About Dental Implants
Dental implant procedures are changing the way people live. The replacement teeth look, feel, and function like natural teeth, enabling patients to eat virtually anything. Implants also help preserve facial structure and prevent bone deterioration that occurs when teeth are missing.
What Are Dental Implants?
The dental implants themselves are tiny titanium posts that are surgically placed into the bone where teeth are missing. These metal anchors act as tooth root substitutes. The bone bonds with the titanium, creating a strong foundation for artificial teeth. Abutments, that look like small posts, then allow artificial teeth to be attached to the implant.
Dental Implants Can Last a Lifetime
Dental Implants vs. Bridges
The Surgical Procedure
Dr. Alvarado performs in-office implant surgery in a hospital-style operating suite. This is especially beneficial for patients who have special medical or anesthetic needs or for those who need extensive bone grafting from the jaw, hip, or tibia.
Patients receive single-stage implants, which eliminate a second procedure to uncover them. For most, the dental implants (the titanium tooth root posts) and teeth extractions are performed in one surgical procedure.
After the implant is placed, a healing abutment (a temporary screw that extends beyond the gumline) is placed on top of the implant to promote healing and contour the gum tissue. The implant heals in approximately six weeks. At this time, patients return to the office for a quick evaluation and clearance to proceed with the restorative (nonsurgical) phase.
The process for patients with poor quality bone or insufficient volume of bone is a little different. Instead of having the abutment placed the same day as the implant surgery, they wait for the implant to heal beneath the surface of the gum. After the implant has bonded to the bone, the abutment is placed.
When front teeth are involved, temporaries are made to maintain an aesthetic appearance. Each patient is evaluated individually for the most appropriate choice.
When the artificial teeth are placed, the implant components are not seen. Most patients experience minimal disruption in their daily life. In most cases, patients can easily return to work the following day. Postoperative discomfort is considered minimal.
Dental implant placement is a team effort between an oral and maxillofacial surgeon and a restorative dentist. Dr. Alvarado performs the implant surgery, extractions, and bone grafting, if necessary, while the restorative dentist (the patient’s dentist) fits and makes the permanent prosthesis.
To provide you with a better understanding of dental implants, we have provided the following multimedia presentation. Many common questions pertaining to dental implants are discussed.
Frequently Asked Questions
Why dental implants?
Dental implants were developed more than 35 years ago by a Swedish scientist and orthopedic surgeon, Dr. Per-Ingvar Branemark. With his pioneering research, millions of individuals facing the frustration and embarrassment of tooth loss can enjoy a lifetime of renewed comfort and self-confidence.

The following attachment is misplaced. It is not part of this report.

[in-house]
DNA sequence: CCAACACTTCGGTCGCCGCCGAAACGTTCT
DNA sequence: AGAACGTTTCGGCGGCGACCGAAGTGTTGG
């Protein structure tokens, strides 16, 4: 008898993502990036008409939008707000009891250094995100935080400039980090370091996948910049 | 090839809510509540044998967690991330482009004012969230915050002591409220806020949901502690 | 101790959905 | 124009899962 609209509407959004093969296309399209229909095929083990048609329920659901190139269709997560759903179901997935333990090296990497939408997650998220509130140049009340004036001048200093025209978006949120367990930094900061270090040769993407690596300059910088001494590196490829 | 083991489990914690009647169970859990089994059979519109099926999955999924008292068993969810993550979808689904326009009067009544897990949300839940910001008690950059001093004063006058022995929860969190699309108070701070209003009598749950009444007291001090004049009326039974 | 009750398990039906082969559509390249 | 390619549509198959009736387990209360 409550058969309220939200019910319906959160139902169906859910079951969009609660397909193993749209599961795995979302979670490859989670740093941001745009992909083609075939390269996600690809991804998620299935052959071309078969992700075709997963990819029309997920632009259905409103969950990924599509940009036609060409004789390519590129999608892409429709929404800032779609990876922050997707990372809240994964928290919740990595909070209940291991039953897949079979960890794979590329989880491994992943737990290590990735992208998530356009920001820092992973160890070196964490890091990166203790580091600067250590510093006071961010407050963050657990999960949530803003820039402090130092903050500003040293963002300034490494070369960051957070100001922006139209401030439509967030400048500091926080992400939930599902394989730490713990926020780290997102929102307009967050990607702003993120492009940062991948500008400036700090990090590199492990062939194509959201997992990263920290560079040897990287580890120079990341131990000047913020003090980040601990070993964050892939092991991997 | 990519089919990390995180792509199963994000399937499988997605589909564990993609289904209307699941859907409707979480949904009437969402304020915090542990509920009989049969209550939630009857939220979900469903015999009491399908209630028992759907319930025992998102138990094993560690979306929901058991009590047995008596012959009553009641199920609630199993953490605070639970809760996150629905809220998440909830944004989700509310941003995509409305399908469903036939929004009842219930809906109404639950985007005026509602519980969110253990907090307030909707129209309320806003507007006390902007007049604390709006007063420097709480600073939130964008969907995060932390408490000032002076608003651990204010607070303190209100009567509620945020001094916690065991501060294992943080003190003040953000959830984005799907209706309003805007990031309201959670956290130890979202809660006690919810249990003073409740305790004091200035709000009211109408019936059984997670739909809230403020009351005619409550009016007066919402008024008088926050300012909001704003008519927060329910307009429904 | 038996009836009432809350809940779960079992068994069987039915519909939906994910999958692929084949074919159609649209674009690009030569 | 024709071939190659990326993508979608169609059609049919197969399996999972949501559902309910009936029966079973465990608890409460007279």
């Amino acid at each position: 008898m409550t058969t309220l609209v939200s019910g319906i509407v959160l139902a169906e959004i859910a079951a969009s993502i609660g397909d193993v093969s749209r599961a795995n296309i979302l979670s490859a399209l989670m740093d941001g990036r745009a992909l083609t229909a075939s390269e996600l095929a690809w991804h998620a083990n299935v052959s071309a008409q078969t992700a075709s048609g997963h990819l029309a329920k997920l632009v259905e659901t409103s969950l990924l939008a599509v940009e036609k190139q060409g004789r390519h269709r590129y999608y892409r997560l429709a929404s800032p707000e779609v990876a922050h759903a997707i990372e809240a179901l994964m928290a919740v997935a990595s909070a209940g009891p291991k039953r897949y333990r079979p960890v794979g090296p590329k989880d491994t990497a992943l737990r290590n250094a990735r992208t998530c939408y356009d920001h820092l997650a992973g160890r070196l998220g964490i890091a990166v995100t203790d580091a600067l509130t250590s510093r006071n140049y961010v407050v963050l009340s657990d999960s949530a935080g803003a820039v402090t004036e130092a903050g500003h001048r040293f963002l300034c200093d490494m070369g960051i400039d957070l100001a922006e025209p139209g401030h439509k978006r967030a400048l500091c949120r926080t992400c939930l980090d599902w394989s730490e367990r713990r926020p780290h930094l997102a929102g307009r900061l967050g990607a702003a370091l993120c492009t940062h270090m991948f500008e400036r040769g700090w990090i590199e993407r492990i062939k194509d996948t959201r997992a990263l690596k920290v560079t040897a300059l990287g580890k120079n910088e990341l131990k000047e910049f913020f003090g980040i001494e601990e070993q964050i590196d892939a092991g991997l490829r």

What types of prosthesis are available?
A single prosthesis (crown) is used to replace one missing tooth — each prosthetic tooth attaches to its own implant.
A bridge can replace three or more teeth and may require only two or three implants.
A complete dental prosthesis replaces all the teeth in the upper or lower jaw, and the number of implants varies depending upon which type of complete prosthesis (removable or fixed) is recommended. A removable prosthesis (over denture) attaches to a locator abutment. (Think of a locator abutment as a ball-shaped trailer hitch.) A fixed prosthesis is permanent and removable only by the dentist.
Why select dental implants over more traditional types of restorations?
- A bridge that is supported by a tooth has reduced function and a limited lifespan.
- Removable partial dentures can cause problems: sore gums, difficulty chewing and speaking, looseness, food lodging under the partial, breakage, and poor fit due to gum shrinking or tooth loss.
- They can be inconvenient to remove at night.
- They can be embarrassing when they slip and fall out.
Are you a candidate for implants?
Candidates for implants undergo a thorough mouth exam and review of medical and dental history. If the mouth is not ideal for implants, there are ways to improve the procedure’s outcome, such as bone grafting.
What type of anesthesia is used?
Most dental implants and bone grafts are performed in the office with local anesthesia, with or without nitrous oxide or IV sedation. Most patients elect IV sedation because of the comfort and peace of mind.
Do implants need special care?
Once the implants are in place, they will last a lifetime with proper care, which includes good oral hygiene (brushing and flossing) and regular appointments with dental specialists. If needed, other healthcare issues are addressed to maximize the success of the procedure and the lifespan of the implants.